The Prime Minister has acknowledged the "hugely unsettling" impact positive Covid cases and the lockdown are having on people's mental health.
It was okay to feel frustrated, and there were places to go for help, Jacinda Ardern said at the 1pm televised update today
There had been a spike in calls to Youthline in the last lockdowns. An additional $1million would be put into increasing support, particularly for rangatahi in Auckland and Northland, she said.
There was also targeted assistance for Pacific communities, which had borne the brunt of the outbreak so far.
People who did not feel safe at home in their bubble can leave their bubble, Ardern said.
There was also assistance for those struggling to access food. Yesterday an extra $7m was announced to assist with things like distributing food parcels and welfare packages.
More motel units had also been contracted to assist those who could be sleeping rough.
These were "just a snapshot" of supports being put in place to help people through tackling Covid, Ardern said.
Because of the Delta outbreak, Health Minister Andrew Little today
brought forward a $1 million fund aimed at community-led projects to support youth mental health in Auckland and Northland.
"We have learned from previous lockdowns that they are particularly challenging for young people and that the greatest need for support for young people in Aotearoa kicks in around two weeks in," Little said.
The Youth Mental Wellbeing Fund is for grassroots initiatives, similar to the existing Māori and Pacific Community Suicide Prevention Funds. Grants will be made of $50,000 or $100,000, depending on the initiative.
Applications for the fund open tomorrow
and the first money should be available within weeks, said Little.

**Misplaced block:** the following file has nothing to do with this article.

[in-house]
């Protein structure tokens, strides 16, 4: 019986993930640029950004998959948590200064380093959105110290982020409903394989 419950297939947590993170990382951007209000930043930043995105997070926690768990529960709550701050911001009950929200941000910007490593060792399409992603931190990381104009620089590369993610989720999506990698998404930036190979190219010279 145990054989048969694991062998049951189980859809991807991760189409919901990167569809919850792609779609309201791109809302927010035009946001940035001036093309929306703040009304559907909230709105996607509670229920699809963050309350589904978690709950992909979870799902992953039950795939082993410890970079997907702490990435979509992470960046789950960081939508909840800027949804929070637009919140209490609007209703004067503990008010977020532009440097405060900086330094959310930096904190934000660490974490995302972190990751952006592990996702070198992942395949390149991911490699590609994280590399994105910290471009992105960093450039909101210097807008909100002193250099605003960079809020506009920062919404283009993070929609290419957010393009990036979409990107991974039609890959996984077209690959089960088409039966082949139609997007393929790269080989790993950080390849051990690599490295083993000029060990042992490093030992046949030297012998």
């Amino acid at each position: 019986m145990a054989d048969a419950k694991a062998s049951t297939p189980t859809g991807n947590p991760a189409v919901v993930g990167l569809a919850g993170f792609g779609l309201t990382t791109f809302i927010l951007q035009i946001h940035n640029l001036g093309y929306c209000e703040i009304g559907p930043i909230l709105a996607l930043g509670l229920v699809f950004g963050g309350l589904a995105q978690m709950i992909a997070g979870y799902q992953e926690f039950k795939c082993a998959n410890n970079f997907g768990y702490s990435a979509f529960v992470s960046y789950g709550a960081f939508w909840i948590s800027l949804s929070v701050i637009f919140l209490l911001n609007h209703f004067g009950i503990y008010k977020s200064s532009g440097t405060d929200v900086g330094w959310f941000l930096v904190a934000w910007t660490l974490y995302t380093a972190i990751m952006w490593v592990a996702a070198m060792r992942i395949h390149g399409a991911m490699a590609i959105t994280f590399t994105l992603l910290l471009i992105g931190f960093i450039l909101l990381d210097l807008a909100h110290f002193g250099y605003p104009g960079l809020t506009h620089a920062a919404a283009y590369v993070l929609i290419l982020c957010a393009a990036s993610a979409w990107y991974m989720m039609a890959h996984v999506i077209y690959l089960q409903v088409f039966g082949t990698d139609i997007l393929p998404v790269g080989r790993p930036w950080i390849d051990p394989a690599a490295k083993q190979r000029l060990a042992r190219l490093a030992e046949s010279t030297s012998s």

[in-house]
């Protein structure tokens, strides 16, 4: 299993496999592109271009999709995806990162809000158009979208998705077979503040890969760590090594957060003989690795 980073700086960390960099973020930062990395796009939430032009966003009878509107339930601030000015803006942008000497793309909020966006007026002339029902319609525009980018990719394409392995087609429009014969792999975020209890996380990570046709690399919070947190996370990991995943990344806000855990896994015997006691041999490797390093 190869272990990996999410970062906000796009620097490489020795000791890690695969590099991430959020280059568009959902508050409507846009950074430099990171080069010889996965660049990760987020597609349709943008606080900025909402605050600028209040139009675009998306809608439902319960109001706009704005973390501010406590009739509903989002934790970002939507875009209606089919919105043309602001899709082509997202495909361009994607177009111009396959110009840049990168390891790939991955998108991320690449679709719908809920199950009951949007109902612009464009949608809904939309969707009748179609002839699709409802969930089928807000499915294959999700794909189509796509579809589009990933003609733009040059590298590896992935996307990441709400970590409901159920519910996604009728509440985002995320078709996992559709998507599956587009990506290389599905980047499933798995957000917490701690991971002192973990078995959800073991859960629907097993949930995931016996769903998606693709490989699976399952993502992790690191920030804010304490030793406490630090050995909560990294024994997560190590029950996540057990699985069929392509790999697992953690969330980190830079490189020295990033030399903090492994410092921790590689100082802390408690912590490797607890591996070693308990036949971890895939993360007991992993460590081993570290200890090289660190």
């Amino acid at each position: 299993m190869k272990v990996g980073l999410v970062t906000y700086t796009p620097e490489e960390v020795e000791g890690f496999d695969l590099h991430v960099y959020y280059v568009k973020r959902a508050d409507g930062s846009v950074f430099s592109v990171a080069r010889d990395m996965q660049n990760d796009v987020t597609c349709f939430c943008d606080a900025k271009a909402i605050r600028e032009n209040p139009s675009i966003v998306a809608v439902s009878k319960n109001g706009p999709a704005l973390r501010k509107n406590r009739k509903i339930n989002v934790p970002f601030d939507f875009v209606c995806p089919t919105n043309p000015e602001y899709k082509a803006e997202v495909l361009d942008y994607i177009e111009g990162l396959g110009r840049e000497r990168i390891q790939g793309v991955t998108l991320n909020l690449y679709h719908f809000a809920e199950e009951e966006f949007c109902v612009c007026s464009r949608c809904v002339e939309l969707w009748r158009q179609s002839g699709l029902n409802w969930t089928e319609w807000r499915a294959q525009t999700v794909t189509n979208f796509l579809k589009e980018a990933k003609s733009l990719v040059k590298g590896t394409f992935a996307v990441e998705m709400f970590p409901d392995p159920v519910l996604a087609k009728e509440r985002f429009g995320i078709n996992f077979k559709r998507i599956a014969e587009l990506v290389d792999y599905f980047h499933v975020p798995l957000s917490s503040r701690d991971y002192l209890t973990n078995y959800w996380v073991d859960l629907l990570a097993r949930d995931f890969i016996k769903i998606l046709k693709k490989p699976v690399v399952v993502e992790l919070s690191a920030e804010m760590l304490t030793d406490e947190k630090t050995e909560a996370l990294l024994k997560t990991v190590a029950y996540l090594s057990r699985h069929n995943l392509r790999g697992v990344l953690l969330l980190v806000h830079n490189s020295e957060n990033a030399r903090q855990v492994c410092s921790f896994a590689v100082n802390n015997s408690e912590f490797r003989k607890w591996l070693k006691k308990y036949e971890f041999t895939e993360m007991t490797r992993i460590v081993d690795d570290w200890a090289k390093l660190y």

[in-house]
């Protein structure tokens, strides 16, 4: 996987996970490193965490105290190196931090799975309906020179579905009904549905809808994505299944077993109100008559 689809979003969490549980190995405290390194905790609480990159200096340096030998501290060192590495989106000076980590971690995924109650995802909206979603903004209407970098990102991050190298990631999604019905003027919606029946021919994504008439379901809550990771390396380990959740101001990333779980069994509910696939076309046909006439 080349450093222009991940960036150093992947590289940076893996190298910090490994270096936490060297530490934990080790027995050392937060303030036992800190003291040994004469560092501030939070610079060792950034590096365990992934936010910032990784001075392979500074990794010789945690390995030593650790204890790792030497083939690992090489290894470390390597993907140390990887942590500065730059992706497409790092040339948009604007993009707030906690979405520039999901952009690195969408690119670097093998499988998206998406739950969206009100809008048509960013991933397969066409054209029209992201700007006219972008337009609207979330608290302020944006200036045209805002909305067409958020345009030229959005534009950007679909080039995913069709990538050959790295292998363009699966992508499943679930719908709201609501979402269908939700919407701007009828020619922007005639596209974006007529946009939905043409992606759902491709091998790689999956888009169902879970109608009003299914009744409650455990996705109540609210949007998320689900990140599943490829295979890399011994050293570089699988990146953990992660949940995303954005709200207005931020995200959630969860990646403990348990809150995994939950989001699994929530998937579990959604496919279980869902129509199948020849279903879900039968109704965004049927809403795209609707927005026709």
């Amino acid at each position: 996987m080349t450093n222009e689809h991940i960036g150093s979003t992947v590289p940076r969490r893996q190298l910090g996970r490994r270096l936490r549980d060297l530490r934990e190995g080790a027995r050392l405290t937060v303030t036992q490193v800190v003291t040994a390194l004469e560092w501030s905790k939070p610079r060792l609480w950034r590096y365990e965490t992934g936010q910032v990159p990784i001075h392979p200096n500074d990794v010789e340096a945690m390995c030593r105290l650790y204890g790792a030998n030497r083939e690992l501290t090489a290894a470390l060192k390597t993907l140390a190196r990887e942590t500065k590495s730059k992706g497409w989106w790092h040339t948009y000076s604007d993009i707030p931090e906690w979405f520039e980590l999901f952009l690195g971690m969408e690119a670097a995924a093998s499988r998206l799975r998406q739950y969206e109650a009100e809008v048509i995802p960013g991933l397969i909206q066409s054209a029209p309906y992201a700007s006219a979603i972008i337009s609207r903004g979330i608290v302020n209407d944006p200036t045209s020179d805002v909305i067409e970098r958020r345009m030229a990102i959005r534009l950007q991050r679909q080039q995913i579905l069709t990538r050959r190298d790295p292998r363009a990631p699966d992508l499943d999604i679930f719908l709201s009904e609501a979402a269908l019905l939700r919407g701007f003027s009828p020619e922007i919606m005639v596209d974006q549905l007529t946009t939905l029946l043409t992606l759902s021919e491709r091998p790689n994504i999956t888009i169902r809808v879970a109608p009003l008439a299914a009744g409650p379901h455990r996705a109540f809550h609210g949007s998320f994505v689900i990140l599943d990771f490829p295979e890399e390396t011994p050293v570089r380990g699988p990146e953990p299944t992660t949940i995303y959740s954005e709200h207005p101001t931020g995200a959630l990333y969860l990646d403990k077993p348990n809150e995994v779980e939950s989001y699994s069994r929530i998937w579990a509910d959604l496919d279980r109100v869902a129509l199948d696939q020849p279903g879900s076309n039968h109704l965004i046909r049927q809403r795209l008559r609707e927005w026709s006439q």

Police commissioner Andrew Coster said as we close in on nearly two weeks at level 4, things are getting tough for some people.
"We know that the restrictions, aimed at keeping us all safe, can have an impact on people's well-being and mental health and that this can be an incredibly difficult time for whānau in our community.
"While we do not have confirmed figures available, police are aware of continued reports of people experiencing mental distress," he said.
The police are in the process of compiling family harm statistics for level 4, although anecdotally they know family harm is an increasing issue in some districts but remains stable in others.
Inspector Natasha Allan, Manager Prevention Harm Reduction, said outside of the alert levels, alcohol can be one of the factors that exacerbates family harm.
"Alert level 4 can add pressure to families, which in turn can prompt people to drink more alcohol and potentially hurt those close to them. If you are in danger or fear for your safety, dial 111.
Police encourage anyone in immediate danger to leave their bubble and get out of harm's way. Once at a safe distance, call 111 or, if you are unable to so, ask a neighbour or passer-by to call for you.
Police are here to help, no matter the alert level, said Inspector Allan.
Where to get help
If you are worried about your mental health or someone else's, the best place to get help is your GP or local mental health provider. However, if you or someone else is in danger or endangering others, call police immediately on 111. Or if you need to talk to someone else:
Lifeline: 0800 543 354 (available 24/7)
Suicide Crisis Helpline: 0508 828 865 (0508 TAUTOKO) (available 24/7)
Youthline: 0800 376 633
Kidsline: 0800 543 754 (available 24/7)
Whatsup: 0800 942 8787 (Mon-Fri 1pm to 10pm. Sat-Sun 3pm-10pm)
Depression helpline: 0800 111 757 (available 24/7)
Rainbow Youth: (09) 376 4155
Samaritans: 0800 726 666